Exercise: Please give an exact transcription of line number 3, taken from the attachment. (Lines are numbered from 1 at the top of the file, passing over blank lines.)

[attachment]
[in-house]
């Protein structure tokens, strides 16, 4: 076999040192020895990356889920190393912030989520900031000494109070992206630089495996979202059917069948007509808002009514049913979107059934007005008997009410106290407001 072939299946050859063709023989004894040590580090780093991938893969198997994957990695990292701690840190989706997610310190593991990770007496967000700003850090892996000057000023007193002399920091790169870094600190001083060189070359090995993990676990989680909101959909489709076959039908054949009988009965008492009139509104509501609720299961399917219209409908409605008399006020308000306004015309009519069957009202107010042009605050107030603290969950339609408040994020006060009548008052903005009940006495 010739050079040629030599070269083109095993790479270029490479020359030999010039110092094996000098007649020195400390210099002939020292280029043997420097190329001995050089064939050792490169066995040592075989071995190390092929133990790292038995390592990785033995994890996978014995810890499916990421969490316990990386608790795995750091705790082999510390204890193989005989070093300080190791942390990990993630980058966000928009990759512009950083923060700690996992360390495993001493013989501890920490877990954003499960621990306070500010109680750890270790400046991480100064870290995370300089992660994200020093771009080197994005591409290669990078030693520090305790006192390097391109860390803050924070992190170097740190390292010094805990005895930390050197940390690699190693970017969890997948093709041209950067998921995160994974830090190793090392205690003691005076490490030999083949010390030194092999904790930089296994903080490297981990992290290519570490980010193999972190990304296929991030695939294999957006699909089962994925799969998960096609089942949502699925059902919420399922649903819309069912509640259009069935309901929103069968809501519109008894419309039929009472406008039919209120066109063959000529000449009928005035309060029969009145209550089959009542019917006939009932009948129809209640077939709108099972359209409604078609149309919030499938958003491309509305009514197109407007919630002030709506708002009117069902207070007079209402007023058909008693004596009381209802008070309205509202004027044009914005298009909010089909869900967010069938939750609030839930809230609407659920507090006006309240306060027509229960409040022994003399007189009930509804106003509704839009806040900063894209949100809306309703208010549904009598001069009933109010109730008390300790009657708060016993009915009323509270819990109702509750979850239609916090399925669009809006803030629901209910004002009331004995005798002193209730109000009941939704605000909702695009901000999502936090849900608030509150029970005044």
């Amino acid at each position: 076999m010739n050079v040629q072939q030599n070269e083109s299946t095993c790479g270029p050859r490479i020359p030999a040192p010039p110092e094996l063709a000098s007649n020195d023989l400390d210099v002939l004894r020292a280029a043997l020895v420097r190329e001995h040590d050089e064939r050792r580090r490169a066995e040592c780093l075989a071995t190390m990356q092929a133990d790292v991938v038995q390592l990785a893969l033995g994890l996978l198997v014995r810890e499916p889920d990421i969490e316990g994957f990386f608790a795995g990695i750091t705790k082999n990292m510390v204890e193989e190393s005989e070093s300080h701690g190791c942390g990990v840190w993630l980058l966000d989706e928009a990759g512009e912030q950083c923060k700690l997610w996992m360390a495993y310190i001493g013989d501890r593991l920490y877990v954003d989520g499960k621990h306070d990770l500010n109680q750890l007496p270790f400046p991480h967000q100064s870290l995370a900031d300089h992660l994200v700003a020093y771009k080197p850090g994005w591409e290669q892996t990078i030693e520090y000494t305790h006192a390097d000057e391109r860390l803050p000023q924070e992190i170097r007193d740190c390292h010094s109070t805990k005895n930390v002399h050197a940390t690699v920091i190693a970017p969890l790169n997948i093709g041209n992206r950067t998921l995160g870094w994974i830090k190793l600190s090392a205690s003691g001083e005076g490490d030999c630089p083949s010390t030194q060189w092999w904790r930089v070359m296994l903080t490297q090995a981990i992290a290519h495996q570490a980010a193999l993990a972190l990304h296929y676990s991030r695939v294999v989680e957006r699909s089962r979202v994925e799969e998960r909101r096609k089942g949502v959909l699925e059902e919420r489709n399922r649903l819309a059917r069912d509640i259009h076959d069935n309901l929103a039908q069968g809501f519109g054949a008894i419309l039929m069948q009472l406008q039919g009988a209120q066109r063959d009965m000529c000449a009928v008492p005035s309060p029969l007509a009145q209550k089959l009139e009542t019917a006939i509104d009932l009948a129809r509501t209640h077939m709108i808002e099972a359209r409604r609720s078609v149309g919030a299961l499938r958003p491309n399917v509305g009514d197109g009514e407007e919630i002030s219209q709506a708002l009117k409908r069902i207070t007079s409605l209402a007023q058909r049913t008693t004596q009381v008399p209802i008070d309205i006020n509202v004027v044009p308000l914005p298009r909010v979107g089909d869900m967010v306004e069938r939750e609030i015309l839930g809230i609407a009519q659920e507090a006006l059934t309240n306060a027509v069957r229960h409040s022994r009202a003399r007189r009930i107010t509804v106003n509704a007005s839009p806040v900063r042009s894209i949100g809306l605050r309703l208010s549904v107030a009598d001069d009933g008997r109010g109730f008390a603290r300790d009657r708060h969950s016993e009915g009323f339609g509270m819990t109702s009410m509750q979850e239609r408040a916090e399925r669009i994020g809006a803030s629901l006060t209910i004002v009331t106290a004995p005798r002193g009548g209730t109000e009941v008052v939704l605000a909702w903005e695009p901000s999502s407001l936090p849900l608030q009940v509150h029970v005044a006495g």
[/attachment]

């Amino acid at each position: 076999m010739n050079v040629q072939q030599n070269e083109s299946t095993c790479g270029p050859r490479i020359p030999a040192p010039p110092e094996l063709a000098s007649n020195d023989l400390d210099v002939l004894r020292a280029a043997l020895v420097r190329e001995h040590d050089e064939r050792r580090r490169a066995e040592c780093l075989a071995t190390m990356q092929a133990d790292v991938v038995q390592l990785a893969l033995g994890l996978l198997v014995r810890e499916p889920d990421i969490e316990g994957f990386f608790a795995g990695i750091t705790k082999n990292m510390v204890e193989e190393s005989e070093s300080h701690g190791c942390g990990v840190w993630l980058l966000d989706e928009a990759g512009e912030q950083c923060k700690l997610w996992m360390a495993y310190i001493g013989d501890r593991l920490y877990v954003d989520g499960k621990h306070d990770l500010n109680q750890l007496p270790f400046p991480h967000q100064s870290l995370a900031d300089h992660l994200v700003a020093y771009k080197p850090g994005w591409e290669q892996t990078i030693e520090y000494t305790h006192a390097d000057e391109r860390l803050p000023q924070e992190i170097r007193d740190c390292h010094s109070t805990k005895n930390v002399h050197a940390t690699v920091i190693a970017p969890l790169n997948i093709g041209n992206r950067t998921l995160g870094w994974i830090k190793l600190s090392a205690s003691g001083e005076g490490d030999c630089p083949s010390t030194q060189w092999w904790r930089v070359m296994l903080t490297q090995a981990i992290a290519h495996q570490a980010a193999l993990a972190l990304h296929y676990s991030r695939v294999v989680e957006r699909s089962r979202v994925e799969e998960r909101r096609k089942g949502v959909l699925e059902e919420r489709n399922r649903l819309a059917r069912d509640i259009h076959d069935n309901l929103a039908q069968g809501f519109g054949a008894i419309l039929m069948q009472l406008q039919g009988a209120q066109r063959d009965m000529c000449a009928v008492p005035s309060p029969l007509a009145q209550k089959l009139e009542t019917a006939i509104d009932l009948a129809r509501t209640h077939m709108i808002e099972a359209r409604r609720s078609v149309g919030a299961l499938r958003p491309n399917v509305g009514d197109g009514e407007e919630i002030s219209q709506a708002l009117k409908r069902i207070t007079s409605l209402a007023q058909r049913t008693t004596q009381v008399p209802i008070d309205i006020n509202v004027v044009p308000l914005p298009r909010v979107g089909d869900m967010v306004e069938r939750e609030i015309l839930g809230i609407a009519q659920e507090a006006l059934t309240n306060a027509v069957r229960h409040s022994r009202a003399r007189r009930i107010t509804v106003n509704a007005s839009p806040v900063r042009s894209i949100g809306l605050r309703l208010s549904v107030a009598d001069d009933g008997r109010g109730f008390a603290r300790d009657r708060h969950s016993e009915g009323f339609g509270m819990t109702s009410m509750q979850e239609r408040a916090e399925r669009i994020g809006a803030s629901l006060t209910i004002v009331t106290a004995p005798r002193g009548g209730t109000e009941v008052v939704l605000a909702w903005e695009p901000s999502s407001l936090p849900l608030q009940v509150h029970v005044a006495g």